In the beginning, water ran freely over the Earth. Then, man made pumps to make water run where he wanted it. Then came leaks. Then, man made pump seals. And as time went on, man still continued to struggle with leaking pump seals.
For those who are new to pump maintenance and repair, mechanical seals can be intimidating—given their reputation as temperamental devices that fail frequently. In fact, they are simple devices that are often misapplied and sometimes poorly installed or used on pumps that are ill-suited for the application. For many applications, mechanical seals are robust enough to tolerate less-than-optimal handling and operating conditions. For more demanding applications, though, everything must be right.
How a Mechanical Seal Works
It is important to review how a pump mechanical seal works. First, its main components are the rotating and stationary face rings that form the primary seal (Image 1). The face rings have flat, precision-smooth contact surfaces that are held in tension against each other by mechanical springs.
The rotating face ring and its assembly have to be sealed to the shaft. The stationary face ring has to be sealed to the housing. These two sealing points are called secondary seals and typically use elastomer O-rings or boots (Image 2).
Pump Seal Materials
Selecting the proper materials for the primary and secondary seal components is important. For common water pumping applications, carbon-ceramic face material and Buna-N secondary seals are standard and work well. Alternate materials work better for pumping sewage or strong chemicals, so many technicians seek outside help on these applications.
Precautions Ensure Success
By following a few precautions, it is not difficult to install pump mechanical seals during the repair process. For example, to ensure the elastomer secondary seals will slide into place undamaged, always use the proper lubricant. Some seal providers offer water-soluble lubricants designed for this purpose. Make sure the lubricant is water-soluble (except with oil-filled seal chambers), so that it will be washed away by pump operation.
In all cases, avoid damaging the elastomer secondary seals on the edges of shaft shoulders, keys or housings. A good way to accomplish this is to wrap a sheet of mylar paper around the shaft to protect the seal as it is slid into place.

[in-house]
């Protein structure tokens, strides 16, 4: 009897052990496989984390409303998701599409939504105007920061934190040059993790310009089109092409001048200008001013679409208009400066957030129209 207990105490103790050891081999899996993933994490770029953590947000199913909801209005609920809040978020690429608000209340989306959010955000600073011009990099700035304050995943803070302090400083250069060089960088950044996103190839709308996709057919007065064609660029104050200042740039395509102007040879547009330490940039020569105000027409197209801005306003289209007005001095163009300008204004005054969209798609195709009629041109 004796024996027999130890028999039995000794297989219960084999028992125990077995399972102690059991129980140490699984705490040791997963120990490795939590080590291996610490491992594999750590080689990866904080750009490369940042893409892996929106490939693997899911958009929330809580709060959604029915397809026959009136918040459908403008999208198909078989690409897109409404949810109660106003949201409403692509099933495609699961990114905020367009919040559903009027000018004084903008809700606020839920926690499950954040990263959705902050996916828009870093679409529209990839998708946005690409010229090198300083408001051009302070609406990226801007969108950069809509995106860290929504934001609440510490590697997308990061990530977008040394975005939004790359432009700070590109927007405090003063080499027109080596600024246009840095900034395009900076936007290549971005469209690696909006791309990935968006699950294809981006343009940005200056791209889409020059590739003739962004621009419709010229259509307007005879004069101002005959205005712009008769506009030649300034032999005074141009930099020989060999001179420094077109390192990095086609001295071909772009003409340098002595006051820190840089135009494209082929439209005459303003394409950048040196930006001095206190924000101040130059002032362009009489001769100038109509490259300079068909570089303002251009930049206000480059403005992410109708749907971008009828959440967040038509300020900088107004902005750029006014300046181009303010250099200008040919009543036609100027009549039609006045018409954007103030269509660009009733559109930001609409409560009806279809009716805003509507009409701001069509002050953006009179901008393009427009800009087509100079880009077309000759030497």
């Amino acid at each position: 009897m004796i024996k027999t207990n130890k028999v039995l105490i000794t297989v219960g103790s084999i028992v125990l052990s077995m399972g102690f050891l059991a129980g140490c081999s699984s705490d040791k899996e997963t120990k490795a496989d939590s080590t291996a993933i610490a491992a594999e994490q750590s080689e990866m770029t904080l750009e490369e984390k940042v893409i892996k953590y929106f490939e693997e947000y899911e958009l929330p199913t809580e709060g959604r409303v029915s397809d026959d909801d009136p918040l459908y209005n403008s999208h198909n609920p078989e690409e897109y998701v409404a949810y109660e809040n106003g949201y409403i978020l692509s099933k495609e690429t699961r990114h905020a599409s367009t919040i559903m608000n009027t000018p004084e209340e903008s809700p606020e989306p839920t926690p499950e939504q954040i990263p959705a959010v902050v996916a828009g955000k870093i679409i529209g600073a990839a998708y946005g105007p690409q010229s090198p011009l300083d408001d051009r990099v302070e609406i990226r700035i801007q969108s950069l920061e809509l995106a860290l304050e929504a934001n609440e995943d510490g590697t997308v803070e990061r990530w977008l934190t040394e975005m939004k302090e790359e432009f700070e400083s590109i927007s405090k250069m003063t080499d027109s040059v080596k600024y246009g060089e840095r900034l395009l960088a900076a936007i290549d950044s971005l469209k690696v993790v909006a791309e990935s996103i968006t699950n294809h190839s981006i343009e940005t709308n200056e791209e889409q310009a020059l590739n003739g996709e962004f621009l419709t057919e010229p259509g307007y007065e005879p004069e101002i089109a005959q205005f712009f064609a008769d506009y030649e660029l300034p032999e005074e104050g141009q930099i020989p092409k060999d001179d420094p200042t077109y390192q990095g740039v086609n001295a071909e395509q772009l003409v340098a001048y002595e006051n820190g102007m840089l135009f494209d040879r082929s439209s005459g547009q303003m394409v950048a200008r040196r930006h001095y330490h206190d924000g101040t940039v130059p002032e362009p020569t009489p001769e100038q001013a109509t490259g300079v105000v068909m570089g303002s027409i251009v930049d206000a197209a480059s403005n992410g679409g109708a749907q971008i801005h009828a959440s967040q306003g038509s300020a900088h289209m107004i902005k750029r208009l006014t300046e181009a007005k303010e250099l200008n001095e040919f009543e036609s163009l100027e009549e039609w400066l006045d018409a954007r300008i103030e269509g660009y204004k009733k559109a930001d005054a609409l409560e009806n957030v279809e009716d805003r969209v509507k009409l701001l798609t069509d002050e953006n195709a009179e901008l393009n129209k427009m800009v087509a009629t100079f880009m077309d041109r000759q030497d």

While the amount of tension the seal spring assembly applies can be a concern on some special applications, the tension adjustment on common utility pumps is preset by the pump and seal design. Just observe during disassembly if there are any tensioning provisions and, if so, document the measurements.
When a seal leakage problem occurs, carefully inspect the seal to determine the cause. Is it leaking at the primary seal or at one of the secondary seals? The wear pattern of primary seal faces should be smooth and slightly shiny, and the elastomer secondary seals should be pliable but not soft. The shaft and housing contact surfaces should be corrosion free; corrosion at those contact points would indicate a leak.
If the cause of a problem is difficult to determine, many value-added seal providers can analyze seal failures, ask critical questions about the application and recommend products that will perform best. Their prices may be more than some alternatives, but their value added is the knowledge to spec the right product.
If unsure about how to find a good, value-added seal provider, do an internet search for “industrial pump seals” in the required zip code. In major metropolitan areas, there are probably three or four likely prospects. Ask each of them for a seal for a boiler feedwater pump (or other tough application). If they only ask for the pump ID or the dimensions but not the temperature, pressure or other application parameters, they probably will not be much help. Users may get a great price, but on the wrong product.